Fabian Perez

Credit: ParkWestGallery

As I alluded to a week or so ago in the blog featuring Josie Martin and her mosaic garden in Akaroa, I want to tell you about some living artists, famous today, as described by Sam, the Art Gallery Manager for Clarendon Art Galleries who ran lecture options as part of my cruise around New Zealand.

Sam captured our imaginations as he described the life of Fabian Perez: Sam’s belief is very much the same as our Anne’s who said in her blog on Chagall:

…to begin to understand an artist and their works you must start at the roots of their existence: where they were born, where they lived and under what influences did their perception of the world develop as a child and into their adult years.

Today Fabian Perez takes centre stage. He was born in 1967 and lived with his family outside Buenos Aires. His father slept through the day and left the house each evening, immaculately dressed, to attend his business in the city. Sam told us that for Fabian, his dad’s job was a mystery and his mother raised him. With an artistic bent herself, she encouraged him to paint and draw.

In many ways it seemed an idyllic life, until sadly Fabian’s mother passed away unexpectedly, with his father lapsing into a terrible depression at the loss of the love of his life.

It's at this stage, Sam revealed to us the true nature of the business owned by Fabian’s father –illegal night clubs, tango bars and brothels. When I read Fabian’s bio, it seems he was aware of his father’s livelihood, as the police often hauled his dad off to gaol. I guess a little poetic licence shouldn’t get in the way of a good story!

In any event Fabian was enticed into the business; however it was not to his liking and his father eventually lost everything, as he fell into constant depression.

As Anne and Sam's tenet teaches us: it is this perception of his early life that influenced some of Fabian’s initial works – the heady atmospheric and passionate air in the night clubs and tango bars of Buenos Aires. Fabian would start with a black canvas – using just a few colours and capturing the light to give us moody paintings.

Perez says the figure portrayed outside the nightclubs and bordellos in several of his works is based on his father, while the sensual, brooding women are inspired by those he saw at his father’s establishments.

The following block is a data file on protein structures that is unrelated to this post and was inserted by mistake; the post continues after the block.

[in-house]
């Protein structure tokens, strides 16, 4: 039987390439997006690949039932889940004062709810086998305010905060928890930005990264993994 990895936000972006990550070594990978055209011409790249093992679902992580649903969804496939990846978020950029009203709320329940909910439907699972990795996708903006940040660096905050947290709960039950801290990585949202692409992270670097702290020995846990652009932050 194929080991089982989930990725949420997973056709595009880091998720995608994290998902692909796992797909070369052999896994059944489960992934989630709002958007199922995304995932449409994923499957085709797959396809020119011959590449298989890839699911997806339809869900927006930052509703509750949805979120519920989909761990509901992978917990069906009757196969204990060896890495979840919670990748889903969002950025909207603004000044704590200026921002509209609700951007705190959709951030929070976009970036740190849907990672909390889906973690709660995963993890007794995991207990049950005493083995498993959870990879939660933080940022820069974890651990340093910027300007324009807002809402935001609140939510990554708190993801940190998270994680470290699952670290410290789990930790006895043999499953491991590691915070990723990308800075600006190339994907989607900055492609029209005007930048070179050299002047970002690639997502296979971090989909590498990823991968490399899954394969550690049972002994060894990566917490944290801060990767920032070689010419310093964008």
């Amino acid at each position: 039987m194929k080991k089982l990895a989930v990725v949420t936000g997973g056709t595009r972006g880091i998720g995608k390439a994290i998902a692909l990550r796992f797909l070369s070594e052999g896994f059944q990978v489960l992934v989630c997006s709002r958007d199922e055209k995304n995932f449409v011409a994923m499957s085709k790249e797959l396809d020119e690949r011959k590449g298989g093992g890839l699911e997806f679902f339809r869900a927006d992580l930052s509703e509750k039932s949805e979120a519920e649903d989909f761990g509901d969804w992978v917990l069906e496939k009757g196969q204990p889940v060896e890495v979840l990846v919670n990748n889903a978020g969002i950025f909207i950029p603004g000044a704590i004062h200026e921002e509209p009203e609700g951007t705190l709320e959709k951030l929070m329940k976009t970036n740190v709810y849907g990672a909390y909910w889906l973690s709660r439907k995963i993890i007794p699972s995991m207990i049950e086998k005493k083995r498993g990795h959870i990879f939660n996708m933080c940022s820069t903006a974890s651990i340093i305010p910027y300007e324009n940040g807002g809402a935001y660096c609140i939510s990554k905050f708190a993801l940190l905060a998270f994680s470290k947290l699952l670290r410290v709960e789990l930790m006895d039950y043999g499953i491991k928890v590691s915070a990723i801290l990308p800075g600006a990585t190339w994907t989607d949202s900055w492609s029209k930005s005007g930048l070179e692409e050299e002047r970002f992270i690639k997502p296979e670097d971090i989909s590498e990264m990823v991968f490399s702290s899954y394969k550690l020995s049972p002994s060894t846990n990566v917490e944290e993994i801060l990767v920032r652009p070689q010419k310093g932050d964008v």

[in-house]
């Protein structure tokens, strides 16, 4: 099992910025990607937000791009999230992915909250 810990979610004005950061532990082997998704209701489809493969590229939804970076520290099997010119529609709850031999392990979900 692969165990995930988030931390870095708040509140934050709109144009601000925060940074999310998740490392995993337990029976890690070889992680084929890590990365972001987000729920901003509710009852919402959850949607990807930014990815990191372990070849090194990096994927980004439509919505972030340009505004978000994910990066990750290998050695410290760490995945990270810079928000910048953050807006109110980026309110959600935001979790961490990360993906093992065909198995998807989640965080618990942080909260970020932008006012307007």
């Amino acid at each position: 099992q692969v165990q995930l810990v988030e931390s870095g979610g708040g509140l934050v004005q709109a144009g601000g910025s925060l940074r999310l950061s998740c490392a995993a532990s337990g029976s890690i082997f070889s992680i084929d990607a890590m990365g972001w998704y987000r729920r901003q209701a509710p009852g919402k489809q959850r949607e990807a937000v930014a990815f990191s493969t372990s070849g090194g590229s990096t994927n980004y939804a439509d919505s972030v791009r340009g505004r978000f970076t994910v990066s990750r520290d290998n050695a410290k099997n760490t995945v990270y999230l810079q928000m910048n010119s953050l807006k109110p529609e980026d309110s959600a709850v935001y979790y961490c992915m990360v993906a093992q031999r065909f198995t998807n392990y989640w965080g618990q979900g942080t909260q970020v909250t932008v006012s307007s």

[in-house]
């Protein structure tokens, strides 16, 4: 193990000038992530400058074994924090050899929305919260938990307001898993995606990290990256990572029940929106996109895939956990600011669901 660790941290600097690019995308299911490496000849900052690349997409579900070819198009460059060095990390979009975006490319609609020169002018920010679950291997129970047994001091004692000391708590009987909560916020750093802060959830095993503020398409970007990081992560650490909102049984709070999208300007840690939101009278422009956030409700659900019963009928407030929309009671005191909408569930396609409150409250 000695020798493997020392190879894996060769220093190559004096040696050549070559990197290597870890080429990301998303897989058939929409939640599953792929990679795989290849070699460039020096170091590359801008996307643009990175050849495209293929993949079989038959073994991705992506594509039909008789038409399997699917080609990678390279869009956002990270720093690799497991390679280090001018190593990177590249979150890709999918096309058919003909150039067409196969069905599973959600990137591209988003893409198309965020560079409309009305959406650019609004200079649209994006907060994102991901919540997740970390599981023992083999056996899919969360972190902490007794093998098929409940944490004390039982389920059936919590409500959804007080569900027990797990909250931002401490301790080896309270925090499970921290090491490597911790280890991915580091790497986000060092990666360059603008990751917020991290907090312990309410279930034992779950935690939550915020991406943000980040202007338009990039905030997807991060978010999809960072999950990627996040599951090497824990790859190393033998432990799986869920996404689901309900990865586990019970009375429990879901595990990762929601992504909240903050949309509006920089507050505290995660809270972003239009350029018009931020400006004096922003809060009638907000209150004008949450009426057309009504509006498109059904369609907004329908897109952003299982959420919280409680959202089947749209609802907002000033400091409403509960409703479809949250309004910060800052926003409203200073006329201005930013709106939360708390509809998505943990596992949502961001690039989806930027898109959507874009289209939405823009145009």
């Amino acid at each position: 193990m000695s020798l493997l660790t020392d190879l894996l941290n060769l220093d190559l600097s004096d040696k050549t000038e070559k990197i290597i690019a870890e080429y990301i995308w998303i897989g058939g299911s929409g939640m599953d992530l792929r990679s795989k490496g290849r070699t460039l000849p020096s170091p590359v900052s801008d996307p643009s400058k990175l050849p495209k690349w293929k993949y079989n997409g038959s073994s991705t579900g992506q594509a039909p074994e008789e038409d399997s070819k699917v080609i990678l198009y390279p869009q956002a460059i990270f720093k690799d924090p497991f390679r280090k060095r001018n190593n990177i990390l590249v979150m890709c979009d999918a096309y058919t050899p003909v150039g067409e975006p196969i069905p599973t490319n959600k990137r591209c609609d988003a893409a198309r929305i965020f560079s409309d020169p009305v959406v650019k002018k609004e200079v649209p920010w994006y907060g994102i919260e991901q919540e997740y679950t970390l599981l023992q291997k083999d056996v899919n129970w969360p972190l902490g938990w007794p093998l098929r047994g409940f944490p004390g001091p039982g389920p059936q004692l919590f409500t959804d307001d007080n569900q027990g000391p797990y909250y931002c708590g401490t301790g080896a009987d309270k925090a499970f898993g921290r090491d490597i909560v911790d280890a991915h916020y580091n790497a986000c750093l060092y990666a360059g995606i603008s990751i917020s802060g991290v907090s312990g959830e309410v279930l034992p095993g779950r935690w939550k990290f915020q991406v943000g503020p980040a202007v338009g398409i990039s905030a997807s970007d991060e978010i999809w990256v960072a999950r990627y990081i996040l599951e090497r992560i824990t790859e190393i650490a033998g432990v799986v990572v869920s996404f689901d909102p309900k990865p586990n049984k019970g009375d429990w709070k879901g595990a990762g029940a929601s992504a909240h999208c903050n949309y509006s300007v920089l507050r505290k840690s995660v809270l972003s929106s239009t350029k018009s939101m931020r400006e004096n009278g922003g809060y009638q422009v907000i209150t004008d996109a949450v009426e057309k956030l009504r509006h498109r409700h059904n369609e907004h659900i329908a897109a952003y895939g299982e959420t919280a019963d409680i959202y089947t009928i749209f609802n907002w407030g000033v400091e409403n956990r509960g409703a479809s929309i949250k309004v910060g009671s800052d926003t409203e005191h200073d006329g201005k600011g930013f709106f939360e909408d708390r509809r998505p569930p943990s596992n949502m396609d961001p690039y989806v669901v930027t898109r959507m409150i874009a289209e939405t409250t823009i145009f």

While his inspiration draws on a painful past, Perez’s works do not exude darkness or despair. Instead, they portray a romanticized time; a world that, while firmly based in reality, is idealistic and beautiful. (Credit: FabianPerez.com)

After the death of his parents, in his early 20s, Fabian moved to Venice where he worked in a café, washing dishes. In addition, he split his time between painting and teaching martial arts in order to support himself. To spruce up the café, the owner humoured Fabian by allowing some of his paintings to grace the walls.

By sheer chance, due to a flight being rescheduled, a well-known American art gallery owner, dropped into the café for a coffee – he demanded to know how to contact the artist of such fabulous art works.

Fabian's career then sky rocketed – his accomplishments include Official Artist for the 2010 Winter Olympics in Vancouver and 2012 Summer Olympics in London; a portrait of Pope Francis commissioned by The Vatican; he was also commissioned to paint a portrait of Mauricio Macri, President of Argentina.

Fabian is a family man with wife Luciana and 3 children, living and working in Los Angeles. His wife features in many of his paintings. In the Art Gallery on board my cruise liner, I especially liked these two portraits hanging side by side – Lucy and Fabian – I hope you can feel the same passion between them as I did.

Perez is influenced by legendary artists such as Henri de Toulouse-Lautrec, Pablo Picasso, John Singer Sargent, and Paul Cézanne, but his style is truly his own.

Perez created a new style of painting called Neo Emotionalism, which focuses on dramatic narratives and atmospheres characterized by heavily contrasted light and shadow.(Credit ParkWestGallery).

I searched the internet but could find no other references to Neo Emotionalism. You never know - we may be witnessing the birth of a new art movement!

To read more about Fabian’s life and to view his extensive collection, visit his website.

Tomorrow we explore the life and art of Jack Vettriano.

Credits: text taken from fabianperez.com and from the lecture given by Sam, Art Gallery Manager on board, representing Clarendon Fine Art, on Cunard's Queen Elizabeth.
Photos: My own unless otherwise stated.